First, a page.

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Click on the phrases to see them in context. The original texts by Immanuel Kant and David Hume are available from the Gutenberg Projet.

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The time between the causality of the cause and its immediate effect may entirely vanish, and the cause and effect be thus simultaneous, but the relation of the one to the other remains always determinable according to time.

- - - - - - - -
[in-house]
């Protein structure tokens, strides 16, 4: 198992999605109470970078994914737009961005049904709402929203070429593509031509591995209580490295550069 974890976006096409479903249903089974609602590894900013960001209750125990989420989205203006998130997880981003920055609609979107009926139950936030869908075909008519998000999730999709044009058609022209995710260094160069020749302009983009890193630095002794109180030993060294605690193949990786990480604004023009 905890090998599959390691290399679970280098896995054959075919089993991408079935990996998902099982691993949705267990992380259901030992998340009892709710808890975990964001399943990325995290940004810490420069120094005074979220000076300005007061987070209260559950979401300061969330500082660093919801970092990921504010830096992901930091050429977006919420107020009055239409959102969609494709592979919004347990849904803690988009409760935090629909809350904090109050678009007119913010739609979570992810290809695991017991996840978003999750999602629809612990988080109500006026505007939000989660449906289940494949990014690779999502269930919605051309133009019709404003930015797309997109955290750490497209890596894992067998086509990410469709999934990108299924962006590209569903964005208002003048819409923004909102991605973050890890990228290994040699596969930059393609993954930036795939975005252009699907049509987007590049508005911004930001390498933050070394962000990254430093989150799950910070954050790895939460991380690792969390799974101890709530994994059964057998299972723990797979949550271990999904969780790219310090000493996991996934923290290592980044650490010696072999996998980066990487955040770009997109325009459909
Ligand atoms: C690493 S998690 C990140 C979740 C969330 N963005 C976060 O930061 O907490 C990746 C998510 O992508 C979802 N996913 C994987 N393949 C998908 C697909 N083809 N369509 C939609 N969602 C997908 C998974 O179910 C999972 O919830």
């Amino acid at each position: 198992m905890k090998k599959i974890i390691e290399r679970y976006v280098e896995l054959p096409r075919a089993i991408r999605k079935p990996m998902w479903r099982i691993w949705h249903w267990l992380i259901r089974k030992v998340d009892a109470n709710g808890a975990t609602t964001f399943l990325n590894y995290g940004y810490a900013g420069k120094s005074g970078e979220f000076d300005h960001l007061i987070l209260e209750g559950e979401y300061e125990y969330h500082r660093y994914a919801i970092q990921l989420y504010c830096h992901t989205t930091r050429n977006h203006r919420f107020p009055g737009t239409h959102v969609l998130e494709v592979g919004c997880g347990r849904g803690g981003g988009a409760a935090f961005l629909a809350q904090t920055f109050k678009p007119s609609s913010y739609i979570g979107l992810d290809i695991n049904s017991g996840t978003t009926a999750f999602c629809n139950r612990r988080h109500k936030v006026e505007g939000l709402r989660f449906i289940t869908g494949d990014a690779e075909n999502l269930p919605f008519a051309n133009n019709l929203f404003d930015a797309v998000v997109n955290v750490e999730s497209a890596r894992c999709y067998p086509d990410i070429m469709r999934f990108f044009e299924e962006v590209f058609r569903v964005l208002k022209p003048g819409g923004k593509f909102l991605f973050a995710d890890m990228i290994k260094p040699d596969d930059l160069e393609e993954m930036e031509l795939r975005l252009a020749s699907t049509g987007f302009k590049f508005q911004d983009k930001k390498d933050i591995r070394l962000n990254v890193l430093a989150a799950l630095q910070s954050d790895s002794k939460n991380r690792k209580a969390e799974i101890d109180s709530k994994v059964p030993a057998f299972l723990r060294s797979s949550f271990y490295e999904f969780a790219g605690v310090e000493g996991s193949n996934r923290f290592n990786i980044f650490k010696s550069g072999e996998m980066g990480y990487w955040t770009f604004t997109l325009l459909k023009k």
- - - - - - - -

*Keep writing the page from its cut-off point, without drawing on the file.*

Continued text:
If, for example, we take the pure conceptions of relation, we find that (1) for the purpose of presenting to the conception of substance something permanent in intuition corresponding thereto and thus of demonstrating the objective reality of this conception, we require an intuition (of matter) in space, because space alone is permanent and determines things as such, while time, and with it all that is in the internal sense, is in a state of continual flow; (2) in order to represent change as the intuition corresponding to the conception of causality, we require the representation of motion as change in space; in fact, it is through it alone that changes, the possibility of which no pure understanding can perceive, are capable of being intuited. If, accordingly; we look back to our proof of the principle of causality, we shall find that we were able to prove it as valid only of objects of possible experience, and, indeed, only as itself the principle of the possibility of experience, Consequently of the cognition of an object given in empirical intuition, and not from mere conceptions. The schema of community (reciprocity of action and reaction), or the reciprocal causality of substances in respect of their accidents, is the coexistence of the determinations of the one with those of the other, according to a general rule. He would say, in answer to the sophistical arguments of the opposite party; If you do not accept a mathematical first, in relation to time, you have no need to seek a dynamical first, in regard to causality. It is based upon the spurious transcendental law of causality, that everything which is contingent has a cause, which, if itself contingent, must also have a cause; and so on, till the series of subordinated causes must end with an absolutely necessary cause, without which it would not possess completeness.] If this were not the case, the causality of reason would be subservient to the natural law of phenomena, which determines them according to time, and as a series of causes and effects in time; it would consequently cease to be freedom and become a part of nature. This conception of causality leads us to the conception of action; that of action, to the conception of force; and through it, to the conception of substance. Eternal phenomena must be capable of influencing it; and its actions, in accordance with natural laws, must explain to us how its empirical character, that is, the law of its causality, is to be cognized in and by means of experience.